Crying is something everyone does sometimes -- an expert in the history of emotions explains why people cry to express their feelings.
A person's political identity is wrapped up in almost everything they do. Exposure to opinions from the other side actually makes it worse.
Worrying a lot or a little has nothing to do with being brave, strong or your character.
Happiness is a human construct, an abstract idea with no biological basis. But this is something to be happy about.
Into the emotional wilderness of 21st-century society, a marketplace has sprung up with places where people can safely vent.
Older people may be vulnerable to the physiological effects of anger, but not sadness.
Even when everything's going great in your relationship, you likely harbor some ambivalence toward your partner deep down. Psychology research suggests it's not just OK, but normal.
Recognising animals as sentient means welfare laws must consider animals' feelings as well as their physical conditions.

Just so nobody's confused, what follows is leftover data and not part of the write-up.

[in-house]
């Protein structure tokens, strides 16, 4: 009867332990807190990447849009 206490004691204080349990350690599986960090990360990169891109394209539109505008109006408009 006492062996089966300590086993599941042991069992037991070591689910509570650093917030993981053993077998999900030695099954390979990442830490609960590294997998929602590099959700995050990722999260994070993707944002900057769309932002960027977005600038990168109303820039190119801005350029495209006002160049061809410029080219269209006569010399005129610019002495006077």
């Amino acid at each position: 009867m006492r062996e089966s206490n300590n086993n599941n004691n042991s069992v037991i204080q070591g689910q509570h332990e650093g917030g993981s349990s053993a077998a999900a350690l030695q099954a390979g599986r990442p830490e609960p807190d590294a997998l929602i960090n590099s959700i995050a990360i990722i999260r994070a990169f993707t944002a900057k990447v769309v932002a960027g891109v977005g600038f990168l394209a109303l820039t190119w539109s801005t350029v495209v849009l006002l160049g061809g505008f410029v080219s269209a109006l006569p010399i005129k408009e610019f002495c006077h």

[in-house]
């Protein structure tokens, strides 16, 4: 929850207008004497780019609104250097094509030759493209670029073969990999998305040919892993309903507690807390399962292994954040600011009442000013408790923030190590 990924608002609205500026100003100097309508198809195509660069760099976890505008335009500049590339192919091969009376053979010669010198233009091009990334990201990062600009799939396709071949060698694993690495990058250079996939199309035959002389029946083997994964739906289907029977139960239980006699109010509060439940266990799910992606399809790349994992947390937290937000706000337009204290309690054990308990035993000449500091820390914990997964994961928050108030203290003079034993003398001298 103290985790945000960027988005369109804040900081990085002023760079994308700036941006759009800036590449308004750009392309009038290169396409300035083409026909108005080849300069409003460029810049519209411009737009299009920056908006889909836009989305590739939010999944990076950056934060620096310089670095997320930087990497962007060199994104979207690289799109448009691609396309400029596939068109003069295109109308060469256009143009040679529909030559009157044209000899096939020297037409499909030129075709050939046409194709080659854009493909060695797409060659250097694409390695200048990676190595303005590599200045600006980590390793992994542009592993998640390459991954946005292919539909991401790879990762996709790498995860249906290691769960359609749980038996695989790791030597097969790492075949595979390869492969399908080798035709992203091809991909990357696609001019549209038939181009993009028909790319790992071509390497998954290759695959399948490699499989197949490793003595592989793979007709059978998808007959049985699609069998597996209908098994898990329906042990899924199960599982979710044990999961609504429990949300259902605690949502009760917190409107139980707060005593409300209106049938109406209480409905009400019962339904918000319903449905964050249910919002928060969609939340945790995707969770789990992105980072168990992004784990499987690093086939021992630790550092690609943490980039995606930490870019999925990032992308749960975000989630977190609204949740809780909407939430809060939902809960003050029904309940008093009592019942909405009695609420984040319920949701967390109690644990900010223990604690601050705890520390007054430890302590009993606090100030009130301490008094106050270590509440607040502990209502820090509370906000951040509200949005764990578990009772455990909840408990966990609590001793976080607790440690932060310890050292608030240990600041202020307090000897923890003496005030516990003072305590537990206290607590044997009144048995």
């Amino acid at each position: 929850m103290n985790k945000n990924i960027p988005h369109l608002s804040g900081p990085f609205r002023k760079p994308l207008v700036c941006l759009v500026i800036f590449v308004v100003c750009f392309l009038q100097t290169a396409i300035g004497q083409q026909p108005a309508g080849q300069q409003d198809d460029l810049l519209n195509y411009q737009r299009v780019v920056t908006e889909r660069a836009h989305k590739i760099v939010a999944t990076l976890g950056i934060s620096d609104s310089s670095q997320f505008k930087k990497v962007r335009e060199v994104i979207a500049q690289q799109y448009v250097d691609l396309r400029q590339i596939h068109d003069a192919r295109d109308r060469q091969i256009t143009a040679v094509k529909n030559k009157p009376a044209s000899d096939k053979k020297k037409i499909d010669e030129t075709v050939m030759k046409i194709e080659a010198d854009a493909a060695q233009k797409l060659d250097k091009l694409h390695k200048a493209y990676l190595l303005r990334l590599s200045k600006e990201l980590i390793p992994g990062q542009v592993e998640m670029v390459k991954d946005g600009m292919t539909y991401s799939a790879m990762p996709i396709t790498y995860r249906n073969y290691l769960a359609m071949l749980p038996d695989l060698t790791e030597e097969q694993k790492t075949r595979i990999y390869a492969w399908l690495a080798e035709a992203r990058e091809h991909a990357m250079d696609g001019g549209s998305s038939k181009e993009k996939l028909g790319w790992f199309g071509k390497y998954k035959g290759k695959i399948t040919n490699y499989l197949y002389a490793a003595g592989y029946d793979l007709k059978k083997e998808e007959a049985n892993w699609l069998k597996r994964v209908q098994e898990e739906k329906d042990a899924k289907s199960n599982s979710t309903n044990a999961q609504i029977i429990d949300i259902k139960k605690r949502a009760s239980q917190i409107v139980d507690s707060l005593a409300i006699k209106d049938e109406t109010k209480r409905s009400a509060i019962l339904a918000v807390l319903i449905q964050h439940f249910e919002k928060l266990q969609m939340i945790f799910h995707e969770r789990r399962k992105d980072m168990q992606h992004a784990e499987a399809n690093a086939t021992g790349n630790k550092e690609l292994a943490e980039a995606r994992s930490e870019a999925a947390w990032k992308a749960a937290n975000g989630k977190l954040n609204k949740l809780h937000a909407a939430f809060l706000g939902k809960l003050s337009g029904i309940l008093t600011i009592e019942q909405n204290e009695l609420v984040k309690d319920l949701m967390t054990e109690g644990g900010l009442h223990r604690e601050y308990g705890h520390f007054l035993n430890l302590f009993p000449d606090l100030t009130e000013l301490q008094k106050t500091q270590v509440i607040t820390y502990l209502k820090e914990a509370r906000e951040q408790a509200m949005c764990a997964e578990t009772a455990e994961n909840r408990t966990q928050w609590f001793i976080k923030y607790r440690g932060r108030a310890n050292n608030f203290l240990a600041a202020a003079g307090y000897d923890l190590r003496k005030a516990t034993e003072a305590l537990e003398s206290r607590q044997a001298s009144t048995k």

A cold, logical list of attributes sought in a partner is cast aside by the hot emotions that come up in real life. A psychology researcher explains how this 'hot-cold empathy gap' works in dating.
Proverbs are generally regarded as repositories of folk wisdom and are used widely in African settings.
A neuropsychologist explains the underlying brain mechanisms which stop people managing their emotions.
New research sheds light on how identifying and describing emotions may influence eating behaviour and weight.
A new study shows that facial recognition software assumes that black faces are angrier than white faces, even when they're smiling.
Fertility apps aim to help women understand their bodies. But while some find tracking their data a positive experience, others may feel burdened or trapped.
Some AI technologies aren't advanced enough to provide useful insights, but simpler tools can yield new opportunities to explore the humanities.
There are many theories around for why we cry and what may be happening in our bodies when we're doing it. But the research on all these things is fairly mixed, and culture plays a big part.
With the exception of anger, women experience emotions more intensely and share their emotions more openly with others.
Almost a third of American adolescents have anxiety disorders. Researchers in developmental neuroscience are figuring out that how the brain matures over time may be part of the reason why.
Managing your feelings takes more than just turning that frown upside down.
Hiding feelings can cause distress in children too.